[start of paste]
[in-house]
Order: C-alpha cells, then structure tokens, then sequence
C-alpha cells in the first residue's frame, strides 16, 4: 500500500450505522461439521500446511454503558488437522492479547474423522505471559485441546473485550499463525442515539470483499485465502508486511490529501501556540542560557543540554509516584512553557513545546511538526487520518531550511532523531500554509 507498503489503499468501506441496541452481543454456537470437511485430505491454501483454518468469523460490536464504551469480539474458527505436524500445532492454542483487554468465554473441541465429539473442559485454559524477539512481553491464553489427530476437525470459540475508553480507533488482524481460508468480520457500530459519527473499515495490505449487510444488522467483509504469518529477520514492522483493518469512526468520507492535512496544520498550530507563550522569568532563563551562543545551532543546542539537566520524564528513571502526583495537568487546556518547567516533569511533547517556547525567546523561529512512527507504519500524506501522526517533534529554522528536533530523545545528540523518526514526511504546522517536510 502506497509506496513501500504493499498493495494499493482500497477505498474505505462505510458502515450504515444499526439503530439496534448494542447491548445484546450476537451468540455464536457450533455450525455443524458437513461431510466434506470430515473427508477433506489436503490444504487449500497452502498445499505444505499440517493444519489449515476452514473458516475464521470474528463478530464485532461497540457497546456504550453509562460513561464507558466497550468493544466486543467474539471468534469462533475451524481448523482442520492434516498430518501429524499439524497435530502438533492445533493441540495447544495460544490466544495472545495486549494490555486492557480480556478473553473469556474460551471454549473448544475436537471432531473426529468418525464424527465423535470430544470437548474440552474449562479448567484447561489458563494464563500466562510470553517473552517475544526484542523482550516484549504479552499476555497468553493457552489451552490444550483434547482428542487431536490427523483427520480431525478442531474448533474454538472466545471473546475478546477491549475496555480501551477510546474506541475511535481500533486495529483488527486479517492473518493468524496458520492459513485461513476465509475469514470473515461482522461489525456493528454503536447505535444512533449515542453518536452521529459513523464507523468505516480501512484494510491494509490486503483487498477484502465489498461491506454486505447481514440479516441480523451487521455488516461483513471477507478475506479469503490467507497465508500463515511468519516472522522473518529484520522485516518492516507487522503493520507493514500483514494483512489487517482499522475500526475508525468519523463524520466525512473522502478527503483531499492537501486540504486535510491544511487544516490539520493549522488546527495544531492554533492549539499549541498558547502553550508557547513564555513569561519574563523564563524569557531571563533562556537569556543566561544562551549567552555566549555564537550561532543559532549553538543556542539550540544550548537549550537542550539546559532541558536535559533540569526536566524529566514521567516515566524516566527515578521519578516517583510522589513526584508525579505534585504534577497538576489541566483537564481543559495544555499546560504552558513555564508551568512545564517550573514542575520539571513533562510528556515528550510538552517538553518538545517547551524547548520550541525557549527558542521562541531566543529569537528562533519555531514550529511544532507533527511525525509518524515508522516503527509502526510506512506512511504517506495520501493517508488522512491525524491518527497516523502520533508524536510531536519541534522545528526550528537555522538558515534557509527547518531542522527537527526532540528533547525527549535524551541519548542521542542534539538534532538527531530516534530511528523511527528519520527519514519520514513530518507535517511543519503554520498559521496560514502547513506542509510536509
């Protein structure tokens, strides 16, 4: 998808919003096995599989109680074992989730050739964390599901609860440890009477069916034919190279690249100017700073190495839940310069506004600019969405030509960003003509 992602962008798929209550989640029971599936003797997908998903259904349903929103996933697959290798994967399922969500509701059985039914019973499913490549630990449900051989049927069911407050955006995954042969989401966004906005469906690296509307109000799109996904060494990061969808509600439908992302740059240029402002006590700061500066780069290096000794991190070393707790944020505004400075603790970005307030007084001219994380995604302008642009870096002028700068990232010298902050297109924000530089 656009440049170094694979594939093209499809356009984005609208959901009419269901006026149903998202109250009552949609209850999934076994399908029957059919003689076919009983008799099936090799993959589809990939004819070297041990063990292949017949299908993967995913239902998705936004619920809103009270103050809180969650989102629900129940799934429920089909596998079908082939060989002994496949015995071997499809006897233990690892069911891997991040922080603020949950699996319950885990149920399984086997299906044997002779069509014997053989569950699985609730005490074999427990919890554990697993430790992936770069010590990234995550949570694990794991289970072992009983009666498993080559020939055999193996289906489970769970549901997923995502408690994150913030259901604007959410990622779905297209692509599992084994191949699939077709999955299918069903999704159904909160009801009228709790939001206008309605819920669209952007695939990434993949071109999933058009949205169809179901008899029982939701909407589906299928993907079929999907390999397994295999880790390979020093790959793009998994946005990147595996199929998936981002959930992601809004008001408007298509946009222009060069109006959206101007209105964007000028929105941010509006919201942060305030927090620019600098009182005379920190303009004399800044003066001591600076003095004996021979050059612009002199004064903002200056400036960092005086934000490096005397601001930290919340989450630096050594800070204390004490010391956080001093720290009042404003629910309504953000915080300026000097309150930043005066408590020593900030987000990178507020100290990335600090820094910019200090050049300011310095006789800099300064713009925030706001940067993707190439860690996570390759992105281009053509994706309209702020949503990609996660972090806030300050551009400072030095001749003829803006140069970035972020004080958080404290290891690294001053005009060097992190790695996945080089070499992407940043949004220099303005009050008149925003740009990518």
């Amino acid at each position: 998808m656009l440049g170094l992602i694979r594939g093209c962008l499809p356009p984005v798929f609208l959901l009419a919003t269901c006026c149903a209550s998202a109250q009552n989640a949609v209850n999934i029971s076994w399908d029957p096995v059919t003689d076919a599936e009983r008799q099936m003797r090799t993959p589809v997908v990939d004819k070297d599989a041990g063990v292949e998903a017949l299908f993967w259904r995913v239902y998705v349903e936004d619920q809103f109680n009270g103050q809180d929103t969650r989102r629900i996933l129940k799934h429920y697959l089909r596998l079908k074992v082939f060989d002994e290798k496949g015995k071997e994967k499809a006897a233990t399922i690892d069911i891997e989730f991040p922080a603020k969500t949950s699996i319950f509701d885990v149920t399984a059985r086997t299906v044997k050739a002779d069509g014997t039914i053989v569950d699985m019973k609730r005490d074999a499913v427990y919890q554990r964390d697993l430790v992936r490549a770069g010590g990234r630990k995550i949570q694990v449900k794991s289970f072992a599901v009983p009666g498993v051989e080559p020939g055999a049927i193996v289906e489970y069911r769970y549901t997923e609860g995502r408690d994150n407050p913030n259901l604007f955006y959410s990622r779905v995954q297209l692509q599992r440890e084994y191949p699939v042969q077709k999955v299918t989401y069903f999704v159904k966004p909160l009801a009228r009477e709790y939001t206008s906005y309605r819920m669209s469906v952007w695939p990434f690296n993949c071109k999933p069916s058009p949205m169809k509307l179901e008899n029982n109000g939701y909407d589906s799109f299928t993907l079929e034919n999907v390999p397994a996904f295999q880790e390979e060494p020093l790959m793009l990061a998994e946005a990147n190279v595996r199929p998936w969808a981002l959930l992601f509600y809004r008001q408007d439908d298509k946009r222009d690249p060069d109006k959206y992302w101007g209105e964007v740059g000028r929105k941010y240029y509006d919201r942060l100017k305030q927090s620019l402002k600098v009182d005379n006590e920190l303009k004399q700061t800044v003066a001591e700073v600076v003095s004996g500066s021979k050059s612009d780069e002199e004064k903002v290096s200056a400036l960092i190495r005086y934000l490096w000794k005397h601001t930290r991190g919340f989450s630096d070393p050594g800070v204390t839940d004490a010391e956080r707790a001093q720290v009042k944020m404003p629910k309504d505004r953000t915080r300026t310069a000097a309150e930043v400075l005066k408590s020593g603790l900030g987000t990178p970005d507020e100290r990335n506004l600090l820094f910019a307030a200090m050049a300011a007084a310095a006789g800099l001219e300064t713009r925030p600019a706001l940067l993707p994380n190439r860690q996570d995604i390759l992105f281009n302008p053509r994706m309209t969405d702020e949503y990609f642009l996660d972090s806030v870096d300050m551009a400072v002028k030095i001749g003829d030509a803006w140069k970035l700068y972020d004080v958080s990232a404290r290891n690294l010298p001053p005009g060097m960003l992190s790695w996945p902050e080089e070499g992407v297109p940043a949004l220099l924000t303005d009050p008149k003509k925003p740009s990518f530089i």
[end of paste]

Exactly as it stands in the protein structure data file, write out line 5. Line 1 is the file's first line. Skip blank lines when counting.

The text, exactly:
């Amino acid at each position: 998808m656009l440049g170094l992602i694979r594939g093209c962008l499809p356009p984005v798929f609208l959901l009419a919003t269901c006026c149903a209550s998202a109250q009552n989640a949609v209850n999934i029971s076994w399908d029957p096995v059919t003689d076919a599936e009983r008799q099936m003797r090799t993959p589809v997908v990939d004819k070297d599989a041990g063990v292949e998903a017949l299908f993967w259904r995913v239902y998705v349903e936004d619920q809103f109680n009270g103050q809180d929103t969650r989102r629900i996933l129940k799934h429920y697959l089909r596998l079908k074992v082939f060989d002994e290798k496949g015995k071997e994967k499809a006897a233990t399922i690892d069911i891997e989730f991040p922080a603020k969500t949950s699996i319950f509701d885990v149920t399984a059985r086997t299906v044997k050739a002779d069509g014997t039914i053989v569950d699985m019973k609730r005490d074999a499913v427990y919890q554990r964390d697993l430790v992936r490549a770069g010590g990234r630990k995550i949570q694990v449900k794991s289970f072992a599901v009983p009666g498993v051989e080559p020939g055999a049927i193996v289906e489970y069911r769970y549901t997923e609860g995502r408690d994150n407050p913030n259901l604007f955006y959410s990622r779905v995954q297209l692509q599992r440890e084994y191949p699939v042969q077709k999955v299918t989401y069903f999704v159904k966004p909160l009801a009228r009477e709790y939001t206008s906005y309605r819920m669209s469906v952007w695939p990434f690296n993949c071109k999933p069916s058009p949205m169809k509307l179901e008899n029982n109000g939701y909407d589906s799109f299928t993907l079929e034919n999907v390999p397994a996904f295999q880790e390979e060494p020093l790959m793009l990061a998994e946005a990147n190279v595996r199929p998936w969808a981002l959930l992601f509600y809004r008001q408007d439908d298509k946009r222009d690249p060069d109006k959206y992302w101007g209105e964007v740059g000028r929105k941010y240029y509006d919201r942060l100017k305030q927090s620019l402002k600098v009182d005379n006590e920190l303009k004399q700061t800044v003066a001591e700073v600076v003095s004996g500066s021979k050059s612009d780069e002199e004064k903002v290096s200056a400036l960092i190495r005086y934000l490096w000794k005397h601001t930290r991190g919340f989450s630096d070393p050594g800070v204390t839940d004490a010391e956080r707790a001093q720290v009042k944020m404003p629910k309504d505004r953000t915080r300026t310069a000097a309150e930043v400075l005066k408590s020593g603790l900030g987000t990178p970005d507020e100290r990335n506004l600090l820094f910019a307030a200090m050049a300011a007084a310095a006789g800099l001219e300064t713009r925030p600019a706001l940067l993707p994380n190439r860690q996570d995604i390759l992105f281009n302008p053509r994706m309209t969405d702020e949503y990609f642009l996660d972090s806030v870096d300050m551009a400072v002028k030095i001749g003829d030509a803006w140069k970035l700068y972020d004080v958080s990232a404290r290891n690294l010298p001053p005009g060097m960003l992190s790695w996945p902050e080089e070499g992407v297109p940043a949004l220099l924000t303005d009050p008149k003509k925003p740009s990518f530089i």